Seriously? That’s the reason your father escaped North Korea?

    And is it really pro-American to forcibly prevent people from commuting to work how they want to?

  • nyc is a geological anomaly where a sliver of solid bedrock was left behind, surrounded by water, from the retreat of the last ice age. that is why manhattan has skyscrapers built right next to each other with 100 stories of infrastructure under ground. the subways and tunnels of this city is the only way 8 million people can live in such proximity with 50 million annual tourists and millions more daily workers commuting from the tri-state area. because of the vertical design and population density and consumer culture of this city, the 6,000 miles of roads are ALREADY overburdened and cannot withstand 20% of it’s population riding bikes to work just cause they “want to”.
    as to the “eco-friendliness” of cycling, let me that all living things are carbon based. aerobic activity causes greater breathing which releases carbon. it also increases food intake and waste which releases even more carbon. and unless you are growing your own, all food products are produced, processed and transported in ways that produces more carbon. your clothes that are exposed to the elements and sweat may require more washing and care which also leaves an environmental footprint. let’s not forget the metal, plastic, rubber and paint for the construction of and maintenance of all those bikes, bike stand and bike lanes. and last, but not least, we have all those cars and trucks that sit longer in traffic and spend more time circling around looking for parking spots that were taken away from bike lanes and bike racks. bottom line is that unless we live more sparsely, like communists eating that own two suits and eat two bowls of rice a day, it’s very difficult to drastically alter the carbon footprint of a city with 8 million people living in a consumer society.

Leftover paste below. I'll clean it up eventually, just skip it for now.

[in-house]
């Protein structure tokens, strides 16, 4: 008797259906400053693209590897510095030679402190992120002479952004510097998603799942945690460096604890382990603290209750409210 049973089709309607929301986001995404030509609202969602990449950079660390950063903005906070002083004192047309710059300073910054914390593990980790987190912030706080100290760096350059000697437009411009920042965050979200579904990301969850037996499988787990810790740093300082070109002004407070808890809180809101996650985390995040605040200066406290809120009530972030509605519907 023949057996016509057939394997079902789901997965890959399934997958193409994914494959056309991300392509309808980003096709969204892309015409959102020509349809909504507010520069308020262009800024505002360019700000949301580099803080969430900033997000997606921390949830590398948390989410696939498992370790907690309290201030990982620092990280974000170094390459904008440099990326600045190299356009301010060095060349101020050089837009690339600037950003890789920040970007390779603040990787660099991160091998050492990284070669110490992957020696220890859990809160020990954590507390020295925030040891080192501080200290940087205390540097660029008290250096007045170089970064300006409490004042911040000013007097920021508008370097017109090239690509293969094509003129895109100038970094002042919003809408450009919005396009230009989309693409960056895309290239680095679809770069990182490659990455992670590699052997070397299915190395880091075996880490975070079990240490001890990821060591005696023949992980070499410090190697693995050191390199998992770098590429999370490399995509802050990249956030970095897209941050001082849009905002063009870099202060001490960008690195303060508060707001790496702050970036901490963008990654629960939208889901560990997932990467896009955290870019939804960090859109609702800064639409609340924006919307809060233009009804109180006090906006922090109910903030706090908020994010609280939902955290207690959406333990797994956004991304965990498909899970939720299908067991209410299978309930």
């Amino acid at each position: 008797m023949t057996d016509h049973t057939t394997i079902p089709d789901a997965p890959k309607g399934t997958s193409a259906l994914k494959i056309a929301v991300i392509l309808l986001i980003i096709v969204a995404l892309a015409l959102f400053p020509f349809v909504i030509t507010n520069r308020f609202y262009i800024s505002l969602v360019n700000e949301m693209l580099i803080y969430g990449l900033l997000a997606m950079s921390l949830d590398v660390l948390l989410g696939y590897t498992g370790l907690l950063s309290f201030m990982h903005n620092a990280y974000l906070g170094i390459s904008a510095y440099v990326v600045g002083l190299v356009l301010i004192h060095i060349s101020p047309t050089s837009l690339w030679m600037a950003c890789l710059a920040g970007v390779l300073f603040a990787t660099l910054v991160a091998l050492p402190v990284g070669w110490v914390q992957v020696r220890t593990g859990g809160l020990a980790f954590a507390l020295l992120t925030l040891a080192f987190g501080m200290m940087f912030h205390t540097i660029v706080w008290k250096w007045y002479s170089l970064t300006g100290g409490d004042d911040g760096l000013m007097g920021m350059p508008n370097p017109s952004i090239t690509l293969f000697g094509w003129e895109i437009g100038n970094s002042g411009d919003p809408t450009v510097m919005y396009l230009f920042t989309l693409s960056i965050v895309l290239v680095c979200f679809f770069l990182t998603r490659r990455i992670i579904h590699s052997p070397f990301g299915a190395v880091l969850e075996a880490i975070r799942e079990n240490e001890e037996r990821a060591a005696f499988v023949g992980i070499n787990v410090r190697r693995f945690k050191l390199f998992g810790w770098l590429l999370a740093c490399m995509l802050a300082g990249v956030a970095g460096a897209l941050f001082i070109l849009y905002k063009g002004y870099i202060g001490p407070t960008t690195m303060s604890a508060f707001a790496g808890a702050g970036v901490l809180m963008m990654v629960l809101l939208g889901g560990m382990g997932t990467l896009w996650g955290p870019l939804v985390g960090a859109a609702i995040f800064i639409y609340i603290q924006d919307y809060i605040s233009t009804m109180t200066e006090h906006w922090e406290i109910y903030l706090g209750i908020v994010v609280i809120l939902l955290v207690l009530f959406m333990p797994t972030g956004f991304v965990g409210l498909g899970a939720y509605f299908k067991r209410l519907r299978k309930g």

• ben lee sez: “because of the vertical design and population density and consumer culture of this city, the 6,000 miles of roads are ALREADY overburdened and cannot withstand 20% of it’s population riding bikes to work just cause they “want to”.